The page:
At sunset they would return to the ceremonial house, dancing as they came. Among them was one called, tevicnikictcumelmii, who always kicked the rattlesnake280 when he came in. The latter could not play with the other creatures because he could not walk. Mūkat took pity on the rattlesnake and gave him a cactus thorn281 in his mouth as a fang. When all the other creatures were gone, Mūkat took his ceremonial staff282 and told the snake to bite it. This the rattlesnake did, but his fang broke off. Then Mūkat pulled out a black whisker and put it in as a fang, but it broke off. So he pulled out a gray whisker and with this fang the rattlesnake bit through the ceremonial staff and blood came out of it. Mūkat told the snake to bite his enemy and then crawl away to the mountain and stay in his hole. All was ready. When all the creatures came back from their playground tevicnikicteumelmii laughed and kicked the
snake, which bit him. Tevicnikicteumelmii died at once, and the snake crawled away to his hole in the mountain, where he has always stayed since rattling and biting, as the enemy of all Mūkat’s creatures.
Mūkat told the moon to have his creatures make bows of wood and arrows of reeds,283 with no points on them, and to have them stand in two lines and shoot at each other with these arrows. Then Mūkat told them to sharpen the points of the arrows. He then told them to make rock arrow-straignteners284 and to make arrows of arrow-weed285 about two feet long, with stone arrow-points.286 These they were to shoot with short, strong, sycamore bows.287 He told them to stand in two lines and shoot at one another, but they were afraid because it looked dangerous. Then takwic288 said, “It is nothing. You cannot die from this,” and he stuck an arrow through his body, pulling it out the other side. Then the hummingbird289 put a quiver290 on his back, and all shot at him, but they could not hit him for he was too small. He dodged each arrow and said, “See, it is nothing!” The Arkansas kingbird291 and then the butterfly292 did the same, and each said, “See, it is nothing!” So did the crow293 and the poor will,294 and they both dodged. Then the vulture295 tried it but he was too slow; they hit him, and he disappeared. Then the cony296 wanted to fight them all, and he cried, “Hurry up! Hurry up!” All the creatures began to shoot each other, hunting through the tall grass. Mūkat laughed, and said, “Now they are beginning to kill one another.” They shot until both sides were nearly all killed. Then the remainder saw their dead comrades and began to cry loudly. (At this point in the song all women must wail loudly.)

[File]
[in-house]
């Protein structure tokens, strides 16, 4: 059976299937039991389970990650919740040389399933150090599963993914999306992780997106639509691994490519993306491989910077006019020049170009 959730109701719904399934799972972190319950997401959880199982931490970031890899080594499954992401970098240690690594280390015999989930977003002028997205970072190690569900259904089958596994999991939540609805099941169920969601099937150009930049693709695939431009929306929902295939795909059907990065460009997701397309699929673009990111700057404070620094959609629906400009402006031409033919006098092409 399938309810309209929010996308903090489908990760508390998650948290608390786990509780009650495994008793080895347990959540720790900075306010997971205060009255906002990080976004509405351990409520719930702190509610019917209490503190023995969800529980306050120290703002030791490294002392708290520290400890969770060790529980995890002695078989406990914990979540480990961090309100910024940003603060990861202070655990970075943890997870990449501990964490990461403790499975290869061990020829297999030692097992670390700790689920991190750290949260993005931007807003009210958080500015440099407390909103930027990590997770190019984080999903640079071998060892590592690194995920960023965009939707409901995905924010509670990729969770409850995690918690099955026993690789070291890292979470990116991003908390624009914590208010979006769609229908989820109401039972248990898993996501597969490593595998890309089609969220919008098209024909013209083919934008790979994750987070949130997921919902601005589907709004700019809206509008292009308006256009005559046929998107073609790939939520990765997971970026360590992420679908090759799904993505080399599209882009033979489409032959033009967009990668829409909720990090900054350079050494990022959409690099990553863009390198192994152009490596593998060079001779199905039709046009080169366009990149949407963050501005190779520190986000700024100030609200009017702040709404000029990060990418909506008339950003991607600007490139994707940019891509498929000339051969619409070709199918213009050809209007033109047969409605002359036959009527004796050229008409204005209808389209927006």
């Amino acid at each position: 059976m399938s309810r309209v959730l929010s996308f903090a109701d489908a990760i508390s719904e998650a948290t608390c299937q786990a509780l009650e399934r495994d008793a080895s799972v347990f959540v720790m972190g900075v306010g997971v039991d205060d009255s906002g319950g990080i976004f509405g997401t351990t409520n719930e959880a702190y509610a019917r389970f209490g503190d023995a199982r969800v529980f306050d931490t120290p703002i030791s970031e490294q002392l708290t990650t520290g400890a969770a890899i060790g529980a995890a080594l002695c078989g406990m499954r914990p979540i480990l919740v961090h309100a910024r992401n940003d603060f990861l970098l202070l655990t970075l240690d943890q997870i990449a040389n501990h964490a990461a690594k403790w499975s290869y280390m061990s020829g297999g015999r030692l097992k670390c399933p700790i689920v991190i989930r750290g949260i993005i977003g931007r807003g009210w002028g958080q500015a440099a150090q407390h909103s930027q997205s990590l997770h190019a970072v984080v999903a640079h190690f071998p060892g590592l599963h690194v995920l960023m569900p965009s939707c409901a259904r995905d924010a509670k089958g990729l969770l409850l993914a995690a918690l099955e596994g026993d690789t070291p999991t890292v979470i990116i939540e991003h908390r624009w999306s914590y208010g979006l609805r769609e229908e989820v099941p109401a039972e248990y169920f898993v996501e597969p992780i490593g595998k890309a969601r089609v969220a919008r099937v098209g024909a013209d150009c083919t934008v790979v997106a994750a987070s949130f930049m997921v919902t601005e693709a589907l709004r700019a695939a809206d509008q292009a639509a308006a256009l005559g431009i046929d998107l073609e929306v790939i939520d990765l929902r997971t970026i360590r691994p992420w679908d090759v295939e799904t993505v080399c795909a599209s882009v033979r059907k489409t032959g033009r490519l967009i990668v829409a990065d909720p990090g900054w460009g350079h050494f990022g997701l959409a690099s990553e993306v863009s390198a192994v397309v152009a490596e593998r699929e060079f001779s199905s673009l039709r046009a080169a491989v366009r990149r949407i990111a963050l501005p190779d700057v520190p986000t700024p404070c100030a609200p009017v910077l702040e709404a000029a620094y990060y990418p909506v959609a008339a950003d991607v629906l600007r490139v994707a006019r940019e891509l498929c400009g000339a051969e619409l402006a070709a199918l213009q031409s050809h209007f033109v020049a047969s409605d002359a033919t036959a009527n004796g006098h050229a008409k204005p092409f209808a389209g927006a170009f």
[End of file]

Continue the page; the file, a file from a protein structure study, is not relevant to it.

Mūkat looked at the dead people whose bodies were quivering and shaking.297 Their spirits298 arose, but their bodies were dead, and the spirits did not know where to go. They looked toward the west, and it seemed to be all clear for them. They went flying to the west. But when they got there there was no gate, they had to stop and come back crying to their bodies. Then toward the north they did the same thing, and to the south, but in vain. They flew to the sky but again in vain. Finally they went to the east where Temaīyauit was. He answered them, “Yes,” he said, “you are something. You are great devils.299 This is what I told Mūkat, that you would die and come back to life, but he always pushed away my word. Thus we created two kinds of clay300 and two herbs301 to brush the body and make it clean. Go back again to earth as great devils.” Hearing this they all hung their heads, and crying and wailing they came back to where their bodies lay. Among the creatures left alive was muntakwut, who was a powerful shaman. He took pity on the dead spirits and with his ceremonial staff bored a hole in the earth, opening the gate of telmekic.302 When they saw this gate was opened all went below, “sounding their heart,”303 “sounding their body,”304 “making great breathings,”305 “fading away with noise,”306 “disappearing forever.”307 To this place go all the spirits of the dead. This is the way Mūkat tricked and joked with his people.
282 whīyanahut: shaman’s wand. Also “the center pole of the world.”
288 The fire-ball demon, a great shaman, living on the top of San Jacinto peak.
294 pūlmic, also called the night jar. The Cahuilla say this is the way he got his twisting flight.
295 yuñavic, the turkey vulture.
296 ūlut, also called the pika, or little chief hare.
297 kulūkwit, wekhauwut, hemtahau: “quivering and shaking are their bodies.”
299 emetēwelevelatutcem, emeamnaalūtcem: “you are becoming great devils.”
300 ūliwut, tēviwut.
301 hañaawit, sahawit.
302 “Neither heaven or hell, but the place where the dead go.”
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